It’s the content of our characters that defines our humanity, whether we are black or white, Democrats or Republicans, rich or poor.
That aspect of Martin Luther King, Jr.’s dream was the focus for speakers at the Southold Town Anti-Bias Task Force’s annual celebration of the life of the civil rights leader Sunday night.
Southold residents filled the auditorium at Peconic Landing, as the sun set on a chilly afternoon, to remember Dr. King’s legacy and his hope that some day, we would all be judged, not on the color of our skin, but on the content of our character.
When Dr. King told the world of his dream on the steps of the Lincoln Memorial in August 1963, he spoke of letting freedom ring, from the prodigious hilltops of New Hampshire to every hill and molehill of Mississippi. Greenport School student Felipe Solis read that portion of Dr. King’s speech to the crowd at Peconic Landing Sunday night, ending with a bold shout of “Thank God Almighty We Are Free at Last!” which met with whoops of appreciation from the crowd.
But Dan Durett of Greenport, who was the keynote speaker at Sunday’s event, said there are many mountains left to climb before we will live in the world Dr. King imagined.
Mr. Durett, an environmentalist and educator who has worked with many federal agencies and who helped prepare the documentation for the Martin Luther King Jr. National Historic Landmark in Atlanta, where Dr. King was born, began his speech by signaling out people in the audience. One, he said, he could tell was Irish. He asked another man who’d been speaking in Spanish if he was a U.S. Citizen. Attendees began squirming in their seats at this blatant example of bias, before Mr. Durett told the audience the people he was singling out had agreed to play along with him to make a point.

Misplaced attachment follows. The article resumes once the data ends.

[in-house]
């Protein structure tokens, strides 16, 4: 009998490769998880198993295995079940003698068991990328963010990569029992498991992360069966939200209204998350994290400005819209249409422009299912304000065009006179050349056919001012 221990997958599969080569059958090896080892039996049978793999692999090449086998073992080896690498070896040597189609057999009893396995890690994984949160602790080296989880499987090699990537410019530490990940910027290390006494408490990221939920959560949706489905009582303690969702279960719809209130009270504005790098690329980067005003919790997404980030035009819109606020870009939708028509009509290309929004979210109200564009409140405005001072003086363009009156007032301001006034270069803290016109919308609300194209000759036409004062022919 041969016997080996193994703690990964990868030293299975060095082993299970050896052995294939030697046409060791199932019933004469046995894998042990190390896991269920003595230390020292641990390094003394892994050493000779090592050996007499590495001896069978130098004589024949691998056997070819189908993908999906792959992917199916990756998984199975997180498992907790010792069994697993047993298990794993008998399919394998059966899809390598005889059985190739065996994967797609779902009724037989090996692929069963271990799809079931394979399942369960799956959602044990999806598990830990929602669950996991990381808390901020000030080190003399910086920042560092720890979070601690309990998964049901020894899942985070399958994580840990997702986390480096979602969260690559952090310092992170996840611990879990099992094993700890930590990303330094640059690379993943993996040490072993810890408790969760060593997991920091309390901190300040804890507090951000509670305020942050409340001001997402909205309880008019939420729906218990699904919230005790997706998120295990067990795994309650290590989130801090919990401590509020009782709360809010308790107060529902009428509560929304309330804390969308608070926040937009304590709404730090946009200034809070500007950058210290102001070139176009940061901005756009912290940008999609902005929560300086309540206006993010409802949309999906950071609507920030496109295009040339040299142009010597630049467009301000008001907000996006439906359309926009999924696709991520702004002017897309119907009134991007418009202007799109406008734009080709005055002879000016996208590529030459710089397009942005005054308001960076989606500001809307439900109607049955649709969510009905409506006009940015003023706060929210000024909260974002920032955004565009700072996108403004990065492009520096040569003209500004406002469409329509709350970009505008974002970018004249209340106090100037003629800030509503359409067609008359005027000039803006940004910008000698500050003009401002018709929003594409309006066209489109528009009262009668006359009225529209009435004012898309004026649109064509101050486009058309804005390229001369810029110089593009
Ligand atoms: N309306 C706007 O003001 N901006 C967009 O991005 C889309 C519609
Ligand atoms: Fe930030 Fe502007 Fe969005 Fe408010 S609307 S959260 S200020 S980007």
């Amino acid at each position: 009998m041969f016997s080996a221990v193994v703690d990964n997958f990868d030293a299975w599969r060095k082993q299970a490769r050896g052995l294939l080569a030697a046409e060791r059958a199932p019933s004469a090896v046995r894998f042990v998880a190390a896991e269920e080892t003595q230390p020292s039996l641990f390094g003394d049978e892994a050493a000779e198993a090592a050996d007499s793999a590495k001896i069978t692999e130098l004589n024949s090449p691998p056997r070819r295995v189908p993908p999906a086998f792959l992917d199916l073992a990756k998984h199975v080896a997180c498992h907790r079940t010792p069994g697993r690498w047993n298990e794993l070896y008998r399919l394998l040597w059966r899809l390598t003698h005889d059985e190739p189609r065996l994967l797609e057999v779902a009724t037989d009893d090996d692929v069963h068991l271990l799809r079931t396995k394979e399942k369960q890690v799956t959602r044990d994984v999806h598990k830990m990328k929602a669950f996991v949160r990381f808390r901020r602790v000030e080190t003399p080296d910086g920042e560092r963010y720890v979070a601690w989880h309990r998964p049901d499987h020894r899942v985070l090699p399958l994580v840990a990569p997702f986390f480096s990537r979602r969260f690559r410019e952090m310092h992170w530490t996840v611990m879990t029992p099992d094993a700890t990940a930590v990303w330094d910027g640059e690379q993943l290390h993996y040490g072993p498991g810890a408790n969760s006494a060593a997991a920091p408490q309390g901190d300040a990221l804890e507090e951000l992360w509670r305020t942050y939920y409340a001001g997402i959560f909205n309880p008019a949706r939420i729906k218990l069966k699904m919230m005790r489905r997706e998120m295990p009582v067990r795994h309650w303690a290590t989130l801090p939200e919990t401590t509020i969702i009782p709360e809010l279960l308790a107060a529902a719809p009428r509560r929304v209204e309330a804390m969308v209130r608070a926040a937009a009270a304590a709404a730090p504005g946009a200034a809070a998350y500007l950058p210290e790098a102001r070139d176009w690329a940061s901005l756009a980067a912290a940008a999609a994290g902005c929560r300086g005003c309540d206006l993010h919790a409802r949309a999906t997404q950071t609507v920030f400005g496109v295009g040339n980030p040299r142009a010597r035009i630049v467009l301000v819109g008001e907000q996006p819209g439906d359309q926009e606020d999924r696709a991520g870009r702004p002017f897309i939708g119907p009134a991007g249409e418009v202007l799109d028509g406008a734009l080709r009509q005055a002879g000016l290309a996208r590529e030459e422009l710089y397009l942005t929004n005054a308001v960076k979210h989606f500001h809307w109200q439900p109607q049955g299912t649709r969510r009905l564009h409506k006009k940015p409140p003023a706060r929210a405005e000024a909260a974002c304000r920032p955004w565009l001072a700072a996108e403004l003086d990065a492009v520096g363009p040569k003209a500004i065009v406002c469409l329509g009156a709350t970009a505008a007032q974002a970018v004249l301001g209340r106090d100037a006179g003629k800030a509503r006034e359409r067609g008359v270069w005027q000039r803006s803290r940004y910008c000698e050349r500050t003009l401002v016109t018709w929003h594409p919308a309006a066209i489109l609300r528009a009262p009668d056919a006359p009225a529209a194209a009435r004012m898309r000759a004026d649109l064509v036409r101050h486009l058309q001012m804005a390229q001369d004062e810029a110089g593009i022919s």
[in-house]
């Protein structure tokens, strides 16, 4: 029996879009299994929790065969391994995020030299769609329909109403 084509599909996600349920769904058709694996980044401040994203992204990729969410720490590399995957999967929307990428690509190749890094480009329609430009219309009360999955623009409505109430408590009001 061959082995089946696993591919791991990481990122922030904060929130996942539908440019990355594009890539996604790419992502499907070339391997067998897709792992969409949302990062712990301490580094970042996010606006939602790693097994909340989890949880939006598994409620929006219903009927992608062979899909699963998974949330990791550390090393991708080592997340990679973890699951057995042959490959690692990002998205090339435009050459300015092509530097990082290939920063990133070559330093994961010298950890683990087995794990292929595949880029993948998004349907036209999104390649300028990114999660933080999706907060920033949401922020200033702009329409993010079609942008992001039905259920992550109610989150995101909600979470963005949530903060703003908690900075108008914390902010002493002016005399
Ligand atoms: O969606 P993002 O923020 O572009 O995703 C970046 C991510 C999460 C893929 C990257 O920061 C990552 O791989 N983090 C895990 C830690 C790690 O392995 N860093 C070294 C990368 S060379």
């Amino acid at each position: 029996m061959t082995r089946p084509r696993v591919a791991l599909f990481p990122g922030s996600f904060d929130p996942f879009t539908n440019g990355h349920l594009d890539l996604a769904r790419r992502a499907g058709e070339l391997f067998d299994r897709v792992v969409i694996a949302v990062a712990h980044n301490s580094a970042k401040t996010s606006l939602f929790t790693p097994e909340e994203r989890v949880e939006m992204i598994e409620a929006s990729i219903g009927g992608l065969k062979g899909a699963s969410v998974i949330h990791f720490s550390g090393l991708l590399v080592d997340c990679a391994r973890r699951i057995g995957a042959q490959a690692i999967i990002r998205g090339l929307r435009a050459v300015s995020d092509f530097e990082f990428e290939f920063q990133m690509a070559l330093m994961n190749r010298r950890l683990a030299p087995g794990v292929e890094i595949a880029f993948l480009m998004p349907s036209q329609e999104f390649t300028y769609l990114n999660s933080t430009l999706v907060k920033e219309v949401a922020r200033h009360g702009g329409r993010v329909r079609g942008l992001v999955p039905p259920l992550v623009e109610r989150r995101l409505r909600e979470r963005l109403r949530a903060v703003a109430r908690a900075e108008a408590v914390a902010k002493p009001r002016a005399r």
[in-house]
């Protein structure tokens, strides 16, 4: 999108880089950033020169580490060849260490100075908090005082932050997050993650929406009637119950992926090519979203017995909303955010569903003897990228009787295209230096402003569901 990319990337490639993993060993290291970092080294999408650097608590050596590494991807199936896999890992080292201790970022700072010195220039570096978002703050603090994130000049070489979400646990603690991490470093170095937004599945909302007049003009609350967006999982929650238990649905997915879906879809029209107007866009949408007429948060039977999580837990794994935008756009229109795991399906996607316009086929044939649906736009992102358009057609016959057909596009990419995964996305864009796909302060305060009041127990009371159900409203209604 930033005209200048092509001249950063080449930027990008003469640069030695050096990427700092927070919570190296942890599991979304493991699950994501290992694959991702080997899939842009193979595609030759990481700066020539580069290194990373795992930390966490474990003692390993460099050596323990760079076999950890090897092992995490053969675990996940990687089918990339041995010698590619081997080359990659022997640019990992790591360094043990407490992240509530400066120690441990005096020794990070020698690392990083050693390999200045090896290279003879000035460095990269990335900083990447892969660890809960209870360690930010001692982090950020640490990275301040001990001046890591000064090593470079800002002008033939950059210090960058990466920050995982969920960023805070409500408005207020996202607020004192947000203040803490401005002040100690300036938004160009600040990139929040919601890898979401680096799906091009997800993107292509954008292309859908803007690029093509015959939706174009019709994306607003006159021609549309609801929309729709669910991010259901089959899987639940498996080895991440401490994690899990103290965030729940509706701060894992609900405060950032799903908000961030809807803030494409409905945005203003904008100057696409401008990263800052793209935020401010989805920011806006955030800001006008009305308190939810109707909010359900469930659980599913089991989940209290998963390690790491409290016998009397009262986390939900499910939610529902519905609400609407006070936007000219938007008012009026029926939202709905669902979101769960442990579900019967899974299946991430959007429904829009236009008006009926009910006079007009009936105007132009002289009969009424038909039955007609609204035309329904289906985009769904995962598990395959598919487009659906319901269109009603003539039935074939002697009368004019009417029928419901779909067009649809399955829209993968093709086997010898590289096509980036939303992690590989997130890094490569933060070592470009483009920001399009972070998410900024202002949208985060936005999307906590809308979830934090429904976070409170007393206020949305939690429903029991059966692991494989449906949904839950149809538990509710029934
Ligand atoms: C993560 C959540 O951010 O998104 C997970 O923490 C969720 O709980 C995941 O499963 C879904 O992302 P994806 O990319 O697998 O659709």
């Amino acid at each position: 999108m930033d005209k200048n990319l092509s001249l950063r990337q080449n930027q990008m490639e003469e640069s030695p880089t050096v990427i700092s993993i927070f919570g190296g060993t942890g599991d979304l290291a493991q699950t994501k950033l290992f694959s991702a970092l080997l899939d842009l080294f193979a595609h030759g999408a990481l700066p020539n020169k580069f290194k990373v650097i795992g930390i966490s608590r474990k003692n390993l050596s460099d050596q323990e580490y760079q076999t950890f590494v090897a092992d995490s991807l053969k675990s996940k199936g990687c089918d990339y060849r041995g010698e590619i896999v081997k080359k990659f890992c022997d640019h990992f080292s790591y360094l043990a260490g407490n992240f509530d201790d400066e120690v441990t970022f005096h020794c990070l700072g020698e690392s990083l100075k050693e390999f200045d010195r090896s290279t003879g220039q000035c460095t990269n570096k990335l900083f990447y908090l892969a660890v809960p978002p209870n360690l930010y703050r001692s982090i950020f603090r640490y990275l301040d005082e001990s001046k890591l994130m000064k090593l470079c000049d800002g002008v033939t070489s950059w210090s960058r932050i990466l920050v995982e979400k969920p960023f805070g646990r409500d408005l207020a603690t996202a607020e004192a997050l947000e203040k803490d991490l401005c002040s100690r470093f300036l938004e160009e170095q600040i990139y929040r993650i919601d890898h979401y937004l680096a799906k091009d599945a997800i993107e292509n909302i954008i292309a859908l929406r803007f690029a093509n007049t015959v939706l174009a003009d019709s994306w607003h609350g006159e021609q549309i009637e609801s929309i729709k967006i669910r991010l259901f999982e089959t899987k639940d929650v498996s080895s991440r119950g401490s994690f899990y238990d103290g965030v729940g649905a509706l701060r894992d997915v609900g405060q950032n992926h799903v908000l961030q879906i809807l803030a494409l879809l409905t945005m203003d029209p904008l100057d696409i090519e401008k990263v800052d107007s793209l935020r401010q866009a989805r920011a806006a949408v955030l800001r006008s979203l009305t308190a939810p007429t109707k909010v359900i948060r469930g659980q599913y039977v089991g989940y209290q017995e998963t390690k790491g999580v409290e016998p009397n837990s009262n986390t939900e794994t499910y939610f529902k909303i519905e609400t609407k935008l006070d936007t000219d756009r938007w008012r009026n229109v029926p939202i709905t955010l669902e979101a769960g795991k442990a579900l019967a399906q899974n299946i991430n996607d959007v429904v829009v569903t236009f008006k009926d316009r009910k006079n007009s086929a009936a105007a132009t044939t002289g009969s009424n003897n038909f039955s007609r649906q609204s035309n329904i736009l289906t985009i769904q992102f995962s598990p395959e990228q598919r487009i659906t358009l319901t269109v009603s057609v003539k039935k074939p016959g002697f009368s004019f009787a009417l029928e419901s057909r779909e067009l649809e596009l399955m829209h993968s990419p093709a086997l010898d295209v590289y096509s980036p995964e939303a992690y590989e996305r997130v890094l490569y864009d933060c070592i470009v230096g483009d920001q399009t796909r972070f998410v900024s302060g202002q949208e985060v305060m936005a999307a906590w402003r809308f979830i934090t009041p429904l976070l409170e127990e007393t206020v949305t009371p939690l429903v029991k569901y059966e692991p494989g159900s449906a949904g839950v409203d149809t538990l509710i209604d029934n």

“Fear of the other and ignorance still separates us,” he said. “Bias takes many forms. Dr. King would say we have mountains left to climb. We’re all guilty of judging a book by its cover.”
Mr. Durett urged attendees to live by seven pillars of character: trustworthiness, respect, responsibility, fairness, caring, citizenship and empathy.
“The content of our character matters the most,” he said. “Character is like a tree and reputation is its shadow … These are the final mountains we have yet to climb.”
Politicians in attendance echoed his sentiment. Town Supervisor Scott Russell said he believes the country needs to take Dr. King’s example of civility in public discourse.
He said he hopes that eloquence and insight define public debates, “not the cacophony of discord, disrespect and name calling.”
“We can debate issues and stand for things we believe in,” he said. “I hope in 2012 the nation focuses on dialogue.”
Greenport Mayor David Nyce said he wished Southold didn’t need to have an Anti-Bias Task Force.
“Every person wants to be judged by what they do and say, not by the color of their skin,” he said. “There isn’t a person in this room that hasn’t been judged. It’s incumbent on each person to rise above that.”